Recently we proposed a model in which when a scientist writes a manuscript, he picks up several random papers, cites them, and also copies a fraction of their references. The model was stimulated by our finding that a majority of scientific citations are copied from the lists of references used in other papers. It accounted quantitatively for several properties of empirically observed distribution of citations; however, important features such as power-law distributions of citations to papers published during the same year and the fact that the average rate of citing decreases with aging of a paper were not accounted for by that model. Here, we propose a modified model: When a scientist writes a manuscript, he picks up several random recent papers, cites them, and also copies some of their references. The difference with the original model is the word recent. We solve the model using methods of the theory of branching processes, and find that it can explain the aforementioned features of citation distribution, which our original model could not account for. The model also can explain “sleeping beauties in science”; that is, papers that are little cited for a decade or so and later “awaken” and get many citations. Although much can be understood from purely random models, we find that to obtain a good quantitative agreement with empirical citation data, one must introduce Darwinian fitness parameter for the papers.
“An introduction to the theory of citing”, (2007-01-03):
Statistical analysis of repeat misprints in scientific citations leads to the conclusion that about 80% of scientific citations are copied from the lists of references used in othe papers. Based on this finding a mathematical theory of citing is constructed. It leads to the conclusion that a large number of citations does not have to be a result of paper’s extraordinary qualities, but can be explained by the ordinary law of chances.
2017-sigut.pdf: “Avoiding erroneous citations in ecological research: read before you apply”, (2017-04-24; ):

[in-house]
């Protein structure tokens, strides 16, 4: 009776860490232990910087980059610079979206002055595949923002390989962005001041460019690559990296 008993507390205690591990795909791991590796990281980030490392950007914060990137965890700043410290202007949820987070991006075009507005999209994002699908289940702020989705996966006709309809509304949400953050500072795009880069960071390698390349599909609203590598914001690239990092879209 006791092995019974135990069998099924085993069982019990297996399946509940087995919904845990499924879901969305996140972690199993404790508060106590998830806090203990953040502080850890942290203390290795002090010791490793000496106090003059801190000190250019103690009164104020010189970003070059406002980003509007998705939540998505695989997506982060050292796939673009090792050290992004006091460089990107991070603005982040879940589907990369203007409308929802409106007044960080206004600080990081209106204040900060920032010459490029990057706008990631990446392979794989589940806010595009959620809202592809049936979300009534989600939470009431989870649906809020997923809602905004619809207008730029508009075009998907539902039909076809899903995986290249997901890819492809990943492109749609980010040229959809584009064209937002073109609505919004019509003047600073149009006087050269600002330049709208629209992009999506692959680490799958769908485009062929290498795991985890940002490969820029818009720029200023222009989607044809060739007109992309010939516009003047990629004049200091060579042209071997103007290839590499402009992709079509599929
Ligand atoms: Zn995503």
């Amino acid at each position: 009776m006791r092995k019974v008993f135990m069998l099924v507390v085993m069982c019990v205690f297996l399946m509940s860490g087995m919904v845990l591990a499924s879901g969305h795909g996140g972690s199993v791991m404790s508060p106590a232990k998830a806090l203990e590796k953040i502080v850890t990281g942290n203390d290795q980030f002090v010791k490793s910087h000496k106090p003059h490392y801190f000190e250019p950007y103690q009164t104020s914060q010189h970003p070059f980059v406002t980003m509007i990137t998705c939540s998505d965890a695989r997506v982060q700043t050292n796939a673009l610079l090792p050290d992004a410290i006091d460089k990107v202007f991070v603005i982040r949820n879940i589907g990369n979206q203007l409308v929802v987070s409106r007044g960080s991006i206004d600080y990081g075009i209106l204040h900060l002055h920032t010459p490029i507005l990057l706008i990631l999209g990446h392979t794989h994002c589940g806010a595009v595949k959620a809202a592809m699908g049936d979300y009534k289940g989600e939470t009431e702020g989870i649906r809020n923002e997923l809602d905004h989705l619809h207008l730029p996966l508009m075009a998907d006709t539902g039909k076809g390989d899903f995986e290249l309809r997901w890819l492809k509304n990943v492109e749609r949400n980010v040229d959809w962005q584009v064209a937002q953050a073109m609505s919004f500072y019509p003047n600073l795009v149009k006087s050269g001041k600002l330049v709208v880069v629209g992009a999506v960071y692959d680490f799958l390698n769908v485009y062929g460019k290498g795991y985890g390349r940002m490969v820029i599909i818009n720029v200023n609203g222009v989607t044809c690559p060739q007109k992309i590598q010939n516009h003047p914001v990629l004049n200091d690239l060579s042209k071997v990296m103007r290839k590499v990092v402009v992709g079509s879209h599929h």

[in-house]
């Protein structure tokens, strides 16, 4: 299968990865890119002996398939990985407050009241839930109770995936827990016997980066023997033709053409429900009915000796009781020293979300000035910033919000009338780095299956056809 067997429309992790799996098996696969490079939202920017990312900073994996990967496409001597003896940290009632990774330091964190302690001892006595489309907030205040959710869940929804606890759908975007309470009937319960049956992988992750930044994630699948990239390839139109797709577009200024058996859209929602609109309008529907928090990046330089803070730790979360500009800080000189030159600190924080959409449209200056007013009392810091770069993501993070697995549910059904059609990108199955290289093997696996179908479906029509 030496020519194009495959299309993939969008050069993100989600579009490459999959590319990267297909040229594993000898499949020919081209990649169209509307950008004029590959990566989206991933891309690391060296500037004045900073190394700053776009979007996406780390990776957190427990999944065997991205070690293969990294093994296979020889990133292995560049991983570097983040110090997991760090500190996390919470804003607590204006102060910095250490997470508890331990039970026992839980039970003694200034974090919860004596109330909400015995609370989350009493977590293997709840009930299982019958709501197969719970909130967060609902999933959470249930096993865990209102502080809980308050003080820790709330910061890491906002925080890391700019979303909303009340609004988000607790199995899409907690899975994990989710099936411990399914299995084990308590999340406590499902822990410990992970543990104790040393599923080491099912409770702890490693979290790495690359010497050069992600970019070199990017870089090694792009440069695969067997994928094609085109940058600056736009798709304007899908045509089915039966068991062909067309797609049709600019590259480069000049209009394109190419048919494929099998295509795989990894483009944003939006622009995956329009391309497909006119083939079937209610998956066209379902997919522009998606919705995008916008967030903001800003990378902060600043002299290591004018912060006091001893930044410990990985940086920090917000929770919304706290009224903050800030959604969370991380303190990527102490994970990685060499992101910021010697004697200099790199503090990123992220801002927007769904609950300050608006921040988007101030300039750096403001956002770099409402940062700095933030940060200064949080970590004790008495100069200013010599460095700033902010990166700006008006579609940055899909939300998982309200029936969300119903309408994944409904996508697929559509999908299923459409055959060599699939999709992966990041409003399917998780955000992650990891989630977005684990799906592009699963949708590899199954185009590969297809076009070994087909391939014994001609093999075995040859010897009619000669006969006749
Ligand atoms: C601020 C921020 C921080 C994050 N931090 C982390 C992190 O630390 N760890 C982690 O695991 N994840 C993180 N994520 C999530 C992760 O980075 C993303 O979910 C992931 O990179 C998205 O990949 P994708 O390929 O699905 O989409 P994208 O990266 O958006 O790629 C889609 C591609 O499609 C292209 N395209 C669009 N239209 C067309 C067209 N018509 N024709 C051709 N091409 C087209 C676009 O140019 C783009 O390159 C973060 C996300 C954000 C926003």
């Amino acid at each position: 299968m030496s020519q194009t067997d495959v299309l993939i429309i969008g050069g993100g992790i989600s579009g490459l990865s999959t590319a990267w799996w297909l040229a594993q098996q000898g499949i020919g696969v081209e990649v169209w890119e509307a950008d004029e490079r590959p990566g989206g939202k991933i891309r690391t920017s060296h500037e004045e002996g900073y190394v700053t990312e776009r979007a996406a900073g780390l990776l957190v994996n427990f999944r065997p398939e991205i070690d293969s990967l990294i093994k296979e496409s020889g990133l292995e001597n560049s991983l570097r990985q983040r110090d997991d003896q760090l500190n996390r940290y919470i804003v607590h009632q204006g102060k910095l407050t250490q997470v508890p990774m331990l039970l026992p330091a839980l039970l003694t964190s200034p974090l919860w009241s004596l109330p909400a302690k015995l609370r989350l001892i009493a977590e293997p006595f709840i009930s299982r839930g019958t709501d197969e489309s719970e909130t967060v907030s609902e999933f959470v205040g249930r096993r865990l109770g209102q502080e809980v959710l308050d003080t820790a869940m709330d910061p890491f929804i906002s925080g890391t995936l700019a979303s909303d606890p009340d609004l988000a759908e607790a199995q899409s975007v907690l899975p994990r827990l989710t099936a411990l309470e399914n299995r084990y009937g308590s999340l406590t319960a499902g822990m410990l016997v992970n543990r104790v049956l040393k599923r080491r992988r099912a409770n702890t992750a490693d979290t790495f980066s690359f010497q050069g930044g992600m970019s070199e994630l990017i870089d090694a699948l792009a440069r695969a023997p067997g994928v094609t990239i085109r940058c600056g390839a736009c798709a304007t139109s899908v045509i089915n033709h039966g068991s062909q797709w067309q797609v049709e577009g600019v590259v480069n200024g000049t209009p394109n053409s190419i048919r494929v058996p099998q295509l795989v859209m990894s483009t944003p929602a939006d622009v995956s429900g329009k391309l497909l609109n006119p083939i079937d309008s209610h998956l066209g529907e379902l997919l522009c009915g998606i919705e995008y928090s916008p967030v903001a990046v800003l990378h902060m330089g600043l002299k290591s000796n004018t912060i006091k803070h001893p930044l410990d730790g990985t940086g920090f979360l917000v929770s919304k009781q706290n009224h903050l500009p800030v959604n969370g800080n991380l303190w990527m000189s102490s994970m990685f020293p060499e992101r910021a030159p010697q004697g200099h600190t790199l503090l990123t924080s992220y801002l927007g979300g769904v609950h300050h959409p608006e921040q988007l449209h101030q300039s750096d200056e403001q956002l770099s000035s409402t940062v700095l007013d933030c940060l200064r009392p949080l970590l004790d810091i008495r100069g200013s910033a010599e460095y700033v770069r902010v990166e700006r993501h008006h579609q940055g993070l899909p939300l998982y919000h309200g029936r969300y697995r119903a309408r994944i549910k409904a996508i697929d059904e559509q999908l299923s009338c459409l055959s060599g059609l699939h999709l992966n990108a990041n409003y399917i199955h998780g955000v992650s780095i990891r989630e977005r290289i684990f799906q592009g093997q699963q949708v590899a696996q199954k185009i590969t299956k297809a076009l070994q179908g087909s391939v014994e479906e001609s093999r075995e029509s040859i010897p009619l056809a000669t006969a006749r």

The Shannon-Wiener index is a popular nonparametric metric widely used in ecological research as a measure of species diversity. We used the Web of Science database to examine cases where papers published from 1990 to 2015 mislabeled this index. We provide detailed insights into causes potentially affecting use of the wrong name ‘Weaver’ instead of the correct ‘Wiener’. Basic science serves as a fundamental information source for applied research, so we emphasize the effect of the type of research (applied or basic) on the incidence of the error. Biological research, especially applied studies, increasingly uses indices, even though some researchers have strongly criticized their use. Applied research papers had a higher frequency of the wrong index name than did basic research papers. The mislabeling frequency decreased in both categories over the 25-year period, although the decrease lagged in applied research. Moreover, the index use and mistake proportion differed by region and authors’ countries of origin. Our study also provides insight into citation culture, and results suggest that almost 50% of authors have not actually read their cited sources. Applied research scientists in particular should be more cautious during manuscript preparation, carefully select sources from basic research, and read theoretical background articles before they apply the theories to their research. Moreover, theoretical ecologists should liaise with applied researchers and present their research for the broader scientific community. Researchers should point out known, often-repeated errors and phenomena not only in specialized books and journals but also in widely used and fundamental literature.
The accuracy of quotations and references in six medical journals published during January 1984 was assessed. The original author was misquoted in 15% of all references, and most of the errors would have misled readers. Errors in citation of references occurred in 24%, of which 8% were major errors–that is, they prevented immediate identification of the source of the reference. Inaccurate quotations and citations are displeasing for the original author, misleading for the reader, and mean that untruths become “accepted fact.” Some suggestions for reducing these high levels of inaccuracy are that papers scheduled for publication with errors of citation should be returned to the author and checked completely and a permanent column specifically for misquotations could be inserted into the journal.